What are the risks and complications of general anesthesia?


General anaesthesia is used to sedate the patient, using either intravenous medications or gaseous substances, and occasionally muscles paralysed, requiring control of breathing by mechanical ventilation. The practice of anaesthesia is fundamental to the practice of medicine. However, anaesthesia is not without its problems. However, the risks of anesthesia have become relatively low and most of the experts say anesthesia is one of the safest areas of health care today.

Experts say that some of the factors that can increase your risk of complications include: smoking; obstructive sleep apnea; obesity; high blood pressure; diabetes; other medical conditions involving your heart, lungs or kidneys; medications, such as aspirin, that can increase bleeding; history of heavy alcohol use; drug allergies; history of adverse reactions to anesthesia.

According to Patient.co.uk, some of the important complications of general anesthesia include:
(1) Pain
(2) Nausea and vomiting - up to 30% of patients
(3) Damage to teeth - 1 in 4,500 cases
(4) Sore throat and laryngeal damage
(5) Anaphylaxis to anaesthetic agents - figures such as 0.2% have been quoted
(6) Cardiovascular collapse
(7) Respiratory depression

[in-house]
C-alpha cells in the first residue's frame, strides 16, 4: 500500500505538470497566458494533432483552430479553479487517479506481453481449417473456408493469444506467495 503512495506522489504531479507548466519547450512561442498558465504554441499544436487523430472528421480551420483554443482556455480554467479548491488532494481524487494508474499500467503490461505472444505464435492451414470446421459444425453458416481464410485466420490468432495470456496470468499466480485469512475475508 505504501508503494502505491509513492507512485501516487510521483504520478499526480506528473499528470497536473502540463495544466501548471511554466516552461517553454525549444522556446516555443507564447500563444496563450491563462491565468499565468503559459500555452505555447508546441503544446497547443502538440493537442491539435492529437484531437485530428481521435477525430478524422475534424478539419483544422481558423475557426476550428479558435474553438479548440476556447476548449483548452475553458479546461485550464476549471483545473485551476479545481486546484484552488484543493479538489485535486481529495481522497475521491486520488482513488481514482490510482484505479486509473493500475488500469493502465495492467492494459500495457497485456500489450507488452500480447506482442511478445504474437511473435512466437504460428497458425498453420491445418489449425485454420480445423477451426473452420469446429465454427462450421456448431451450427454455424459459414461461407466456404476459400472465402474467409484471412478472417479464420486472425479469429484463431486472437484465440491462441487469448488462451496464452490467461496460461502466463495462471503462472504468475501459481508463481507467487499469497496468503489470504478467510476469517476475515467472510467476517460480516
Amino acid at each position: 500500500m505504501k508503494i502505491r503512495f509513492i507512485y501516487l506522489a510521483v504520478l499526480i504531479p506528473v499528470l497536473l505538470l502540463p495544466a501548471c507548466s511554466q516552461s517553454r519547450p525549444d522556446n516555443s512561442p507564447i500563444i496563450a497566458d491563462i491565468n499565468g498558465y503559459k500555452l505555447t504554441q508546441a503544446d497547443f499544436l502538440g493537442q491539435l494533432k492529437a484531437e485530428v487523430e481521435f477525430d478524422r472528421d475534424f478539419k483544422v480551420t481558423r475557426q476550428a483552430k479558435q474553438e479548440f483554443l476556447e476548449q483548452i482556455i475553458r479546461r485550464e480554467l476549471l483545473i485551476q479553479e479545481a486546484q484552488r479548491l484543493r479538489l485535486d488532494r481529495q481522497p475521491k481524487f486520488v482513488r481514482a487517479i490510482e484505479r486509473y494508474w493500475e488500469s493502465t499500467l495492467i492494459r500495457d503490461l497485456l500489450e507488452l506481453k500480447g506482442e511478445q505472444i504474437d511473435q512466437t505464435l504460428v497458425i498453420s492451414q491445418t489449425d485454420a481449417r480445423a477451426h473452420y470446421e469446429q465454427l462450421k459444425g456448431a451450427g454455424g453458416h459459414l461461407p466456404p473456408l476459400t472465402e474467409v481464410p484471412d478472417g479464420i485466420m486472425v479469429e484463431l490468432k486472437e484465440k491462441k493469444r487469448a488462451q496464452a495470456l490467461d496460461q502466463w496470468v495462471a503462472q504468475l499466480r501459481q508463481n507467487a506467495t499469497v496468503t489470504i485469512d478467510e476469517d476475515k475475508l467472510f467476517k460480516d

(8) Aspiration pneumonitis - up to 4.5% frequency has been reported; higher in children
(9) Hypothermia
(10) Hypoxic brain damage
(11) Nerve injury - 0.4% in general anaesthesia and 0.1% in regional anaesthesia
(12) Embolism - air, thrombus, venous or arterial
(13) Backache
(14) Headache.
(15) Idiosyncratic reactions related to specific agents - eg, malignant hyperpyrexia with suxamethonium, succinylcholine-related apnoea.
(16) Iatrogenic - eg, pneumothorax related to central line insertion
(17) Death

Most healthy people don't have any problems with general anesthesia. Although many people may have mild, temporary symptoms, general anesthesia itself is exceptionally safe, even for the sickest patients.

The risk of long-term complications, much less death, is very small. In general, the risk of complications is more closely related to the type of procedure you're undergoing, and your general physical health, than to the anesthesia itself....

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